Martin : There’s good weird, there’s bad weird, and there’s weird weird. Depite being at risk of being somewhat overlooked among Mories’ other projects, most notably De Magia Veterum and Gnaw Their Tongues, Cloak Of Altering is certainly an interesting beast. Initially, Mories seemed to be searching for this entity’s identity; with De Magia Veterum already being his ‘black’ project, it wasn’t entirely clear what distinguished the Cloak Of Altering material, other than a different moniker. The industrial and avant-garde tags didn’t help much either, as they don’t necessarily explain a lot. With ‘Manifestation’ Mories seems to have made a clear path for Cloak Of Altering to develop into something completely different.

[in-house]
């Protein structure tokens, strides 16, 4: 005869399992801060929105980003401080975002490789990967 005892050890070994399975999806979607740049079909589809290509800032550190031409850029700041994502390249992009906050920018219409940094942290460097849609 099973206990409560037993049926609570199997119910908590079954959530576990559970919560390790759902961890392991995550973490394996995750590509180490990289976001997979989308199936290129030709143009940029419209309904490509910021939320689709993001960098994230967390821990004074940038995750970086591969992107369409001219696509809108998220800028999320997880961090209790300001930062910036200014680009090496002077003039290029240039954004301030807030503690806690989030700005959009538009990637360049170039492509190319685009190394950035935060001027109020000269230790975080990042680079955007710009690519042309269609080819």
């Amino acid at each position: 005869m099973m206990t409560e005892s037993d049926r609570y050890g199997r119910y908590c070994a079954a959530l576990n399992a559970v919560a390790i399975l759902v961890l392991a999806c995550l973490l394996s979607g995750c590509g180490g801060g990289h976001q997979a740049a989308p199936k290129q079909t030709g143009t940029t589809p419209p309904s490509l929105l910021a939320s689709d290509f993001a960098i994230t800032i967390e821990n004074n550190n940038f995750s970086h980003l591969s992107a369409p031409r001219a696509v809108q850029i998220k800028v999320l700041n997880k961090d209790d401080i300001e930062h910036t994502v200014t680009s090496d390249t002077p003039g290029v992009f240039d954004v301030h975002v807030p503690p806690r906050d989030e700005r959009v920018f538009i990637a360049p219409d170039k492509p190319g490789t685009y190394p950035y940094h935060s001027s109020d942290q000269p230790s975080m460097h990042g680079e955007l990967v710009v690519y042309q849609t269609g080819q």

The atmospheric black metal elements on ‘Manifestation’, like on earlier albums, definitely have somewhat of a mid-nineties vibe. Most of the album, however, seems to lean on a more ambient-oriented approach. Again the mid-nineties come to mind, as ‘Manifestation’ sometimes even bears some resemblance to Beherit’s opinion splitting electronic albums. Occasionally this makes the album come a little too close to GTT’s dense claustrophobia, but at other times there’s an almost krautrock-like quality to ‘Manifestation’ that is by far its most interesting aspect, not at the least since it’s unlike anything we’ve heard from Mories so far. As interesting as those parts may be, the black metal parts tend to ruin the tension, mainly because they simply sound very cheap. Usually Mories’ productions are far from amateuristic, but at times the guitars and especially the drum machine on this Cloak Of Altering album somehow sound quite Cubase 1.0.
‘Manifestation’ is a somewhat frustrating album. It really seems Cloak Of Altering is developing into an extremely interesting direction, but this really just isn’t quite there yet.